Getty claims “massive infringement”
In yet more online photo shenanigans, Getty Images has sued Microsoft over a new product that allows websites to embed digital photos. Getty claimed in a lawsuit filed in a New York federal court this week this is a “massive infringement” of copyrighted images.
The Bing Image Widget was released on August 22 and allows publishers to create a panel on their websites to display images supplied by the Bing search engine.
Getty claims this allows access to images without regard to whether they are copyrighted or not.
Reuters quotes a Microsoft spokeswoman as responding: "As a copyright owner ourselves we think the laws in this area are important. We'll take a close look at Getty's concerns."
EFF targets “idiotic” patent
The Electronic Frontier Foundation (EFF) has asked the Federal Circuit for permission to file an amicus brief in the appeal of the long-running Ultramercial case. The Federal Circuit will consider for a third time what EFF calls Ultramercial’s “idiotic patent” for showing an online advertisement before a ‘media product”.
“The Ultramercial case is the first big test for the Supreme Court’s landmark ruling in Alice v CLS Bank,” said EFF’s Daniel Nazer in a blog post. “If the patent stands, the Federal Circuit will be insisting on business as usual. If it falls, many other abstract software and Internet patents should soon fall with it.”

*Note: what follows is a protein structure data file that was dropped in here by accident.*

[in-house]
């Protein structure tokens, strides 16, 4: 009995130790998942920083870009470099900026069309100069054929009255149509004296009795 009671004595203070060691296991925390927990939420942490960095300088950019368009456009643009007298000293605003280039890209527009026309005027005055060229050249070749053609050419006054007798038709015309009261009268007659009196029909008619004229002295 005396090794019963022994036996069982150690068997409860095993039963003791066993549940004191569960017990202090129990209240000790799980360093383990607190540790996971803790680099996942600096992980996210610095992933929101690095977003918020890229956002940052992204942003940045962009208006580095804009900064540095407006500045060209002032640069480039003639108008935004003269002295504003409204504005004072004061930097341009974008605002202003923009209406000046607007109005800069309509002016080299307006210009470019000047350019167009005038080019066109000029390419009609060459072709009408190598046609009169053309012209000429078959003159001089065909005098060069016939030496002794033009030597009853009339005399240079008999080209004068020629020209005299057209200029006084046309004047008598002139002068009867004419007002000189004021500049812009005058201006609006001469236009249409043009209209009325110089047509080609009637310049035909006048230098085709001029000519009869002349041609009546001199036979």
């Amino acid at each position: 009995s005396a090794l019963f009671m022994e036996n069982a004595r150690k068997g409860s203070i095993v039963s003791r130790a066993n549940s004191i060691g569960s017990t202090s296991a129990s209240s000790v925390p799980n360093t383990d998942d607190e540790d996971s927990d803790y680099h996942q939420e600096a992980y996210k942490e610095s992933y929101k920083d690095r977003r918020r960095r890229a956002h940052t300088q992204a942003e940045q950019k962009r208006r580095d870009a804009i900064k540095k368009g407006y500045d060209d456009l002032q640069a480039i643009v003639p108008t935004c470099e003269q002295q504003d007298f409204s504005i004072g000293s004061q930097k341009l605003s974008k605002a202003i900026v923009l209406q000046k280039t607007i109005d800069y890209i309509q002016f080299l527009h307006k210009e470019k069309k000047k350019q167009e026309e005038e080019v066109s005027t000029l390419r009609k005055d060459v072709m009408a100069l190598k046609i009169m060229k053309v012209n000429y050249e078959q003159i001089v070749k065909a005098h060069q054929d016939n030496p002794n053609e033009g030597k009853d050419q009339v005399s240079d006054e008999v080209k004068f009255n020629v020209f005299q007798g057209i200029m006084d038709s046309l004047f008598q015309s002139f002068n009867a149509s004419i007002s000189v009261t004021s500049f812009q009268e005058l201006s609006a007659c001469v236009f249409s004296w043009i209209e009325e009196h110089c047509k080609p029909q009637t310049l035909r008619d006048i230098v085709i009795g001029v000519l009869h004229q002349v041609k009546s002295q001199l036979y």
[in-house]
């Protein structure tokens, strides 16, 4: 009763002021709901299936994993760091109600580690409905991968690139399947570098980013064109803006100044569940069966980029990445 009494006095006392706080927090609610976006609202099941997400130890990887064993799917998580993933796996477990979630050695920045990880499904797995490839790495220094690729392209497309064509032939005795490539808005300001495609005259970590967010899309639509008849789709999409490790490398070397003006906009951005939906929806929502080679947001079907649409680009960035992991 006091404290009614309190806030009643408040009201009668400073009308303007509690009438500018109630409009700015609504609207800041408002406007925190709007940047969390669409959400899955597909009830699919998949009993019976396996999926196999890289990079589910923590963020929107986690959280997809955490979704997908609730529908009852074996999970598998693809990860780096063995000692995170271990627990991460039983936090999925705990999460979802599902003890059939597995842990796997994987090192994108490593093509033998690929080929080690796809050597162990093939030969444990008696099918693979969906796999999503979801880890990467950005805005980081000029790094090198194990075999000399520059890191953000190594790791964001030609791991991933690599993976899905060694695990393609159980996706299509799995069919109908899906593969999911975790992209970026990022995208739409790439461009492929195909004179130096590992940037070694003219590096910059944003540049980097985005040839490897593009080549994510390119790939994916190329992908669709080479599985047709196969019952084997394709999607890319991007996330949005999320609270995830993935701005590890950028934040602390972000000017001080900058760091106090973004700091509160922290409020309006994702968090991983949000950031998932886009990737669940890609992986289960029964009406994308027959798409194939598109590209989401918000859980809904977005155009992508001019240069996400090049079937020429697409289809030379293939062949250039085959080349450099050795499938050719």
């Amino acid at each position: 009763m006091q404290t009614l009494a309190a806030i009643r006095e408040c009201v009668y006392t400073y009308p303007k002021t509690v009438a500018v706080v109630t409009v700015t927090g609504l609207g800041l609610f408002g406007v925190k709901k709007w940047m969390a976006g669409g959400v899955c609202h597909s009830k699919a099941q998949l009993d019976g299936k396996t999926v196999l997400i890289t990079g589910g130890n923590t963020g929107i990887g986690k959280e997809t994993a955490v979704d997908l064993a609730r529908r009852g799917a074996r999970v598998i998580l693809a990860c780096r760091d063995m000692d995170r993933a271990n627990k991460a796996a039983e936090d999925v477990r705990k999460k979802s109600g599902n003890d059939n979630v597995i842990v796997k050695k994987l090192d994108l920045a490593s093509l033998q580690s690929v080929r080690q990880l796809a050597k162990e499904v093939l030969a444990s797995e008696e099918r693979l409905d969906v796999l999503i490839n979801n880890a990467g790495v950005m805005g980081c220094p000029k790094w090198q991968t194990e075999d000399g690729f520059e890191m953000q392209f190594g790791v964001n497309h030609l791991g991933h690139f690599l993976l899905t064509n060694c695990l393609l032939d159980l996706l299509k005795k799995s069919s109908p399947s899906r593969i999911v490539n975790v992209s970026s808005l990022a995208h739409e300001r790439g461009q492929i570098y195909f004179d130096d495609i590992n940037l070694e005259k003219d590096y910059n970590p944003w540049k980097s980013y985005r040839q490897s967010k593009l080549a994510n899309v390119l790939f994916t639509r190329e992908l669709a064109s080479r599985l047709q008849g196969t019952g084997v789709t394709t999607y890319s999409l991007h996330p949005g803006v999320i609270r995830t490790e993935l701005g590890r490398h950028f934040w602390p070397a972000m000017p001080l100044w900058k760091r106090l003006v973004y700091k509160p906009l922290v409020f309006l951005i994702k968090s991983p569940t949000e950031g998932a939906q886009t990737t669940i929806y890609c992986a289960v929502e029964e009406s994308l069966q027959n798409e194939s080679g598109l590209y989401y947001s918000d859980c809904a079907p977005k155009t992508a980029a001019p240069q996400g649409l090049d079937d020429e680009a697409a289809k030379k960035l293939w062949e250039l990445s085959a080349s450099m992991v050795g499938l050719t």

A 2010 trial court held the patent invalid on the grounds that it claimed an abstract idea. The Federal Circuit reversed this, saying the patent was not abstract because it “clearly require[s] specific application to the inerrant and cyber-market environment”. The Supreme Court reacted by sending the case back to the Federal Circuit for reconsideration. Then Chief Judge Randall Rader upheld the patent. The defendants returned to the Supreme Court, which issued a GVR order to send the case back down to the Federal Circuit to reconsider the case in light of the Alice ruling.
Podcast dispute to air in court
ArsTechnica has a detailed story on a lawsuit between Personal Audio and CBS that is heading to trial in Marshall, Texas.
Personal Audio has been enforcing one of its patents against podcasters. The most high-profile target was podcaster Adam Carolla, who fought back against Personal Audio accusing the firm of “extortion”. Personal Audio and Carolla settled their dispute last month.
Personal Audio is involved in lawsuits against three big television networks. In the first case to go to trial, Personal Audio and CBS will be selecting a jury next week.
Also on the blog this week:
How much of a job creator is IP?
Advice on early resolution of IP disputes
And in our news and analysis:
IV announces construction joint venture
Hughes Hubbard adds two partners in New York
Facebook “likes” ruled not a form of IP
PTAB petitions break 1,900 barrier in August
Spours joins ClearViewIP
What makes a parody? The CJEU explains
FTC explains hopes for recently approved patent troll study
How the EPO aims to improve legal certainty
Simmons launches trade mark practice in China
New Austrian IP/IT firm opens